Saturday, September 19, 2009
The New York Times Chocolate Chip Cookie
Last summer the New York Times made quite a stir in the baking world when it published an article about Chocolate Chip Cookies with an accompanying recipe. The claim was that these cookies, based on those of Jacques Torres, were no less than the best chocolate chip cookies ever.
Like most bakers I have a "go to" chocolate chip cookie recipe (find it on this post) but I thought I should embark on a quest to see what really IS the best chocolate chip cookie. I made a start (with Dorie Greenspan's cookiesand the Copycat Levain Bakery cookies) but quickly got derailed; I haven't baked any chocolate chip cookies at all in more than a year!
Earlier this week there was a lively discussion amongst my fellow baking Twitterati about the New York Times cookies, and a bunch of us decided to do a virtual NYT CCC bake-along. I wanted something chocolate-y to serve to my book group (to go along with apple turnovers) so these cookies sounded perfect - and would knock a recipe off the "to bake" list.
- One of the biggest keys to success with the NYT recipe is to mix the dough at least 24 hours, but preferably 36 hours, before baking time. I mixed the dough on Wednesday morning, and baked the cookies Thursday evening - about 30 hours later.
- The NYT recipe can easily be found by Googling.
- This is an all-butter recipe, as opposed to my standard recipe which is 2/3 shortening, 1/3 butter.
- Although a full batch makes a big bowl of dough, the yield is only 18 cookies. 5 inch cookies, that is! Although the huge cookies sounded intriguing, I made 1/2 batch, and portioned my dough a bit smaller than the recipe specifies. I needed to have enough for 7 book group members and more to pack up in a box for my mom's bridge group.
- The NYT recommends using flat discs of chocolate. I wasn't going to make a special chocolate run, so I foraged around in the chocolate drawer. I was happy to find Ghiradelli baking pieces, which are actually small flat disks, and an assortment of bar chocolate. I used some of the baking pieces and some chopped Newman's Own dark chocolate. Both of the chocolates were around 72% cocoa. One thing I liked about chopping chocolate is that the dough ended up with all sizes of chocolate - from tiny bits to biggish nuggets.
- The recipe calls for coarse salt in the cookie dough. I have some very coarse sea salt, which is what I used. Additionally, salt is to be sprinkled on top of the cookies just before baking (this was included by the NYT based on a tip by Dorie Greenspan.) I scattered fleur de sel pretty sparingly over the cookies.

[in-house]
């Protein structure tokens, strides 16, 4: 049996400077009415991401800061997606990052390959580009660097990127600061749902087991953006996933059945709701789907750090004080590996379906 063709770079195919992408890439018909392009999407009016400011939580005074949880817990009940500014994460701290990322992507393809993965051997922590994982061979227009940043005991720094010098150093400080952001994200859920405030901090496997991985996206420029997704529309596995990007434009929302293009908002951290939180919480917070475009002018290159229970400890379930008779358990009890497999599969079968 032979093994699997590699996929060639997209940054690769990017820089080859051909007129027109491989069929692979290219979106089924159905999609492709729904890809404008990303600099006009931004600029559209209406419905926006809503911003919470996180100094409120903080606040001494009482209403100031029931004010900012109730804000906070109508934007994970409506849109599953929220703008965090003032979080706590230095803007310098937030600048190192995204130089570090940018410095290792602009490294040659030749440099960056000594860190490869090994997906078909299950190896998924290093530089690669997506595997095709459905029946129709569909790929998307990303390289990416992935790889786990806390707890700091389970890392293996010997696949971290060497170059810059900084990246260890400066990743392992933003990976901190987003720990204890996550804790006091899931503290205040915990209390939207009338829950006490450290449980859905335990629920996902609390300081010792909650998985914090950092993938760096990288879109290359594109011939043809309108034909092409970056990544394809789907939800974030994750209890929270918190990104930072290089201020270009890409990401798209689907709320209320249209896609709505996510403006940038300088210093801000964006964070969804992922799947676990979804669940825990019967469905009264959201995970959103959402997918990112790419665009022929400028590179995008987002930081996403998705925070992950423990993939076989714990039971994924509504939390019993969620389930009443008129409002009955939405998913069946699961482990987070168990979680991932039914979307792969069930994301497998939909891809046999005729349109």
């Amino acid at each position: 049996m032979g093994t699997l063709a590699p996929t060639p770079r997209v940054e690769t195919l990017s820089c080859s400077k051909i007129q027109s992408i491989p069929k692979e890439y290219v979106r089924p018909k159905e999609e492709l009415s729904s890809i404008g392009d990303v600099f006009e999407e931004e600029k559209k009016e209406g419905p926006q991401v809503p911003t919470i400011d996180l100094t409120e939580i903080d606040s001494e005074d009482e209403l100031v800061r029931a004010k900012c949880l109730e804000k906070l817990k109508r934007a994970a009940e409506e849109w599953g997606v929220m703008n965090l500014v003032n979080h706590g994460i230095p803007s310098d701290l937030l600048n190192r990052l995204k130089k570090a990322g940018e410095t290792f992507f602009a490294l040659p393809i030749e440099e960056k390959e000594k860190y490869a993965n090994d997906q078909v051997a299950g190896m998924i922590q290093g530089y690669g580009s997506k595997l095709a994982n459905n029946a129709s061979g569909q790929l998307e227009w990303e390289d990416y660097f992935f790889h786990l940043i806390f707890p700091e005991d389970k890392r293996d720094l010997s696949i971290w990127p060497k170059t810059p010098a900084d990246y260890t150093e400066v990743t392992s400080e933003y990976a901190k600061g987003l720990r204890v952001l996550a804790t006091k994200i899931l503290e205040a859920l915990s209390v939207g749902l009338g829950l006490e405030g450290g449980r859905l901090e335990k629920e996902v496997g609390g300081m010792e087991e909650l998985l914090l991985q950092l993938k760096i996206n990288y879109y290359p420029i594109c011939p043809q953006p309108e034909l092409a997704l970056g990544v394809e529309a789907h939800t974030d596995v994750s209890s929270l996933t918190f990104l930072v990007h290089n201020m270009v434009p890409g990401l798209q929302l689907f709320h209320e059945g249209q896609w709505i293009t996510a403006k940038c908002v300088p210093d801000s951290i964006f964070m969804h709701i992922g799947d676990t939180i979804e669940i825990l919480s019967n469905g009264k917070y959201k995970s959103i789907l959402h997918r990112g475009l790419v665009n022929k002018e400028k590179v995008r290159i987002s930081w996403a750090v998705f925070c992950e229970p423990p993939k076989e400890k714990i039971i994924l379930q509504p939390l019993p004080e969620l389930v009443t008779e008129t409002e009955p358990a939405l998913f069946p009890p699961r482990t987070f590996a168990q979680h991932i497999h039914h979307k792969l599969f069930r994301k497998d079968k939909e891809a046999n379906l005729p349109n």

- 1/2 batch of dough yielded ten 2 oz balls (which were big cookies) and ten 1.5 oz balls (which were not small). My cookies all spread while baking, so I ended up with thin and chewy cookies, which are my very favorite type. The funny thing is that both amounts of dough produced cookies that were around 4" wide.
- These cookies are definitely better the sooner they are eaten. I think that's because they are butter based - they get a bit dry the following days.
The comments of my tasters mirrored the nearly-universal acclaim these cookies have recieved since the recipe was published:
HY - "this is the best cookie I've ever eaten. It's better than your regular choc chip cookie and it's better than mine"
AT: "I"m not getting into 'good, better, or best,' but this is a really delicious cookie"
The biggest issue of discussion was the salt. Our book group likes salty food, but we waffled about the salt in these cookies. AT liked the salt at first, then wondered if it was a bit much. Her husband, JT, said "I like the salt piece." I think the coarse salt in the dough was a bit aggressive. Every couple of bites there'd be a little salt pocket, and I decided it was distracting from the wonderful texture and chocolate flavor.
I brought the leftover cookies to my mom and put them directly in her freezer to wait for bridge day. She thought they looked delicious, and I wouldn't blame her if she sampled one or two before the card game - I know I would!
And here's where I need to make a pronouncement about these famous cookies. I'll admit that the NYT cookies are worthy CCCs. Spectacular, even. At the same time, maybe I'm a creature of habit, but I did miss the subtle complex flavor of my usual cookie. Oh, and there are just a few more chocolate chip cookie recipes that are begging for me to try them. So the quest will continue, but in the meantime I have two great recipes that I'd proudly serve.